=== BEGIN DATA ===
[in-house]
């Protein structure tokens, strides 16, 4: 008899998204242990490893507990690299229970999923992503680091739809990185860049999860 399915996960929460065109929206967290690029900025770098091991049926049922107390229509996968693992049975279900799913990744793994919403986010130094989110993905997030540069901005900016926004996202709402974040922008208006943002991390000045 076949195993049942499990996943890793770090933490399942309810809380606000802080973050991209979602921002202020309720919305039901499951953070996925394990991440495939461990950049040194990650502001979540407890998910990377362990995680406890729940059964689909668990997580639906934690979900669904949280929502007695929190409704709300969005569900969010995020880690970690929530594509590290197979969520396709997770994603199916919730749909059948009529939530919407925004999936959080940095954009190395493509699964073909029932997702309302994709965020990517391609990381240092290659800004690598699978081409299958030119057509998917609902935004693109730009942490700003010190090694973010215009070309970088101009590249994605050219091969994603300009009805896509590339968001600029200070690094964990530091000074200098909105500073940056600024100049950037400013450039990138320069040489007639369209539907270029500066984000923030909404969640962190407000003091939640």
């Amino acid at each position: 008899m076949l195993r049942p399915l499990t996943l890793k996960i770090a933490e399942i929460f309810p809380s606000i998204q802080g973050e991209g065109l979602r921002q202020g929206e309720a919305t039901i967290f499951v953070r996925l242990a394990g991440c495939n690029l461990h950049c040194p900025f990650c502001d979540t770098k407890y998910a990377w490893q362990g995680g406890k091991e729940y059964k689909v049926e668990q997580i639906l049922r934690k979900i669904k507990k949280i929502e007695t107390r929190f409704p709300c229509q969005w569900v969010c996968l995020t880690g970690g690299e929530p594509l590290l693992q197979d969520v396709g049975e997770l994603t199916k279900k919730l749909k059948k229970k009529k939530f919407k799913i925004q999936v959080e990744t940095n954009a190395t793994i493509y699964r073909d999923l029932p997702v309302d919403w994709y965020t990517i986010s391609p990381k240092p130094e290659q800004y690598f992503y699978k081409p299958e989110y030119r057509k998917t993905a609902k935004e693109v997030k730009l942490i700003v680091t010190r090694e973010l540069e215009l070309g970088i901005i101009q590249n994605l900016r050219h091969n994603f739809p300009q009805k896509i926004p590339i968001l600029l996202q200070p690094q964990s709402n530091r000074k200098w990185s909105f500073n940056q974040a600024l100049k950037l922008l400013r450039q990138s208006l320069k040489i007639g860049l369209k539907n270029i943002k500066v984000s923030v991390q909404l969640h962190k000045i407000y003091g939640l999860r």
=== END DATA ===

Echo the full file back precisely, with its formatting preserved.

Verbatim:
[in-house]
């Protein structure tokens, strides 16, 4: 008899998204242990490893507990690299229970999923992503680091739809990185860049999860 399915996960929460065109929206967290690029900025770098091991049926049922107390229509996968693992049975279900799913990744793994919403986010130094989110993905997030540069901005900016926004996202709402974040922008208006943002991390000045 076949195993049942499990996943890793770090933490399942309810809380606000802080973050991209979602921002202020309720919305039901499951953070996925394990991440495939461990950049040194990650502001979540407890998910990377362990995680406890729940059964689909668990997580639906934690979900669904949280929502007695929190409704709300969005569900969010995020880690970690929530594509590290197979969520396709997770994603199916919730749909059948009529939530919407925004999936959080940095954009190395493509699964073909029932997702309302994709965020990517391609990381240092290659800004690598699978081409299958030119057509998917609902935004693109730009942490700003010190090694973010215009070309970088101009590249994605050219091969994603300009009805896509590339968001600029200070690094964990530091000074200098909105500073940056600024100049950037400013450039990138320069040489007639369209539907270029500066984000923030909404969640962190407000003091939640």
């Amino acid at each position: 008899m076949l195993r049942p399915l499990t996943l890793k996960i770090a933490e399942i929460f309810p809380s606000i998204q802080g973050e991209g065109l979602r921002q202020g929206e309720a919305t039901i967290f499951v953070r996925l242990a394990g991440c495939n690029l461990h950049c040194p900025f990650c502001d979540t770098k407890y998910a990377w490893q362990g995680g406890k091991e729940y059964k689909v049926e668990q997580i639906l049922r934690k979900i669904k507990k949280i929502e007695t107390r929190f409704p709300c229509q969005w569900v969010c996968l995020t880690g970690g690299e929530p594509l590290l693992q197979d969520v396709g049975e997770l994603t199916k279900k919730l749909k059948k229970k009529k939530f919407k799913i925004q999936v959080e990744t940095n954009a190395t793994i493509y699964r073909d999923l029932p997702v309302d919403w994709y965020t990517i986010s391609p990381k240092p130094e290659q800004y690598f992503y699978k081409p299958e989110y030119r057509k998917t993905a609902k935004e693109v997030k730009l942490i700003v680091t010190r090694e973010l540069e215009l070309g970088i901005i101009q590249n994605l900016r050219h091969n994603f739809p300009q009805k896509i926004p590339i968001l600029l996202q200070p690094q964990s709402n530091r000074k200098w990185s909105f500073n940056q974040a600024l100049k950037l922008l400013r450039q990138s208006l320069k040489i007639g860049l369209k539907n270029i943002k500066v984000s923030v991390q909404l969640h962190k000045i407000y003091g939640l999860r």